It might not have been the best sound quality, and with a start time edging past 11:30 p.m., some in the crowd might have been wilting a bit from fatigue.
But when Aerosmith is on stage, a lot of irritants disappear in the sheer fervor of the music.
The veteran quintet of Steven Tyler, Joe Perry, Brad Whitford, Tom Hamilton and Joey Kramer (augmented by Buck Johnson on keyboards) stormed through the second night of shows staged at State Farm Arena as part of the Super Bowl Music Fest.
On paper, it seemed an incongruous lineup with Post Malone opening for the Boston legends (yes, we know they played together at the MTV Video Music Awards).
But the two factions of fans – mostly college boys for Posty and classic rock devotees for Aerosmith – respected each other, and the arena stayed packed for the duration of the concert.
Aerosmith opened with “Let the Music Do the Talking,” setting the tone for a steamrolling 75 minutes.
Perry, who endured another health scare recently, appeared in fine form as he ripped out solos, handled lead vocals on Peter Green’s “Stop Messin’ Round” and sizzled on lap steel guitar during the greasy swing of “Rag Doll.”
But, as always, Tyler is the undeniable focus of the show.
One of rock’s finest frontmen plays as if he still has something to prove, skip-walking across the stage as if riding a stick pony, tossing his scarf-laden mic stand from hand to hand and, most importantly, uncorking signature notes (“Cryin’”) as if he were a 40-year-old in his prime.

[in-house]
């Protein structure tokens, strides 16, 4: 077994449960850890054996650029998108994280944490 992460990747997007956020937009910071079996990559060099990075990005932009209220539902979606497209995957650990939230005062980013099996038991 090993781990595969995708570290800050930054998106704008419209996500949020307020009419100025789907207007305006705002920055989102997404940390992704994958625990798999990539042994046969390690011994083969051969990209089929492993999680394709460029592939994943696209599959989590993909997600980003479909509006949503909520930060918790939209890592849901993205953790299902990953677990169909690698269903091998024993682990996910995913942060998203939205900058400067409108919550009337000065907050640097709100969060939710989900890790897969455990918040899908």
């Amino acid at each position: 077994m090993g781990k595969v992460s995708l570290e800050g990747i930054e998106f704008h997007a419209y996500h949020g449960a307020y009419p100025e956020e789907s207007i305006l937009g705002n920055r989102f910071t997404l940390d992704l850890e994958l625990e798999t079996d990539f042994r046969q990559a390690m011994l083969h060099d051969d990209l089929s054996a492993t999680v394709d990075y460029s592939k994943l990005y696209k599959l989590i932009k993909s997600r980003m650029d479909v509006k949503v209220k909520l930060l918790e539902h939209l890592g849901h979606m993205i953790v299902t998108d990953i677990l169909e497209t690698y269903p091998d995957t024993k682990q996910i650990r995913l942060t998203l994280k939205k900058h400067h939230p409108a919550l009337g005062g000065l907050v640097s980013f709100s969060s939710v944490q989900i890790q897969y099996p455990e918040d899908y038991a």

Despite the distracting delay between the live vocals and the video screen, Tyler still held the audience rapt with his shenanigans – and his maneuver across the stage to Dave Grohl, who was sitting ringside, to offer a line on “Livin’ on the Edge” was a sweet generational cross-over (Grohl, by the way, gets around – on Thursday night he joined the Zac Brown Band for a song during their Tabernacle set and will play with the Foo Fighters Saturday night).
With a Las Vegas residency ready to debut in April, it was reassuring to see the guys still in fire-breathing form, whether jamming through the blues-rocker “Walkin’ the Dog,” complete with a frenzy of lights, navigating “Janie’s Got a Gun” (a little messy, vocally) or stomping through “Mama Kin” (featuring Whitford on lead guitar) and their rendition of The Beatles’ “Come Together.”
Even when Tyler donned a fedora for the gloppy balladry of “I Don’t Want to Miss a Thing,” the band sizzled behind him.
While there was no stage sharing with Malone this time, the young rapper-singer ably commanded the arena without any backdrop other than some pyro and backing tracks.
In his white printed outfit with “Posty” emblazoned on the back, he kept the crowd engaged with “Too Young,” “Over Now” and the singsong melody of “Candy Paint.”
Malone wisely introduced himself to those in attendance primarily for Aerosmith and came across as gracious and self-deprecating (although he might want to work on song introductions that begin with something other than, “This next song is…”).
Gripping the mic stand with two hands and swaying with his foot parked on the monitor in front of him, Malone didn’t need to do much more to keep the audience rapping along with the percussive tick-tock of “Wow” and his Auto-Tuned hit, “Psycho.”
When he introduced his song “Sunflower” from the “Spider Man: Into the Spider-Verse” soundtrack, it was inevitable that Swae Lee would join him. The Rae Sremmurd rapper was soon joined by brother Slim Jxmmi for their smash, “Black Beatles,” performed with Malone.
Closing his set with the trio of “Rockstar,” complemented by plumes of pyro, the catchy “Better Now” and “Congratulations” (on record, he shares the song with Migos’ Quavo, who was across town performing at the Masquerade), which all inspired much dancing in the crowd, Post Malone demonstrated his crossover appeal.
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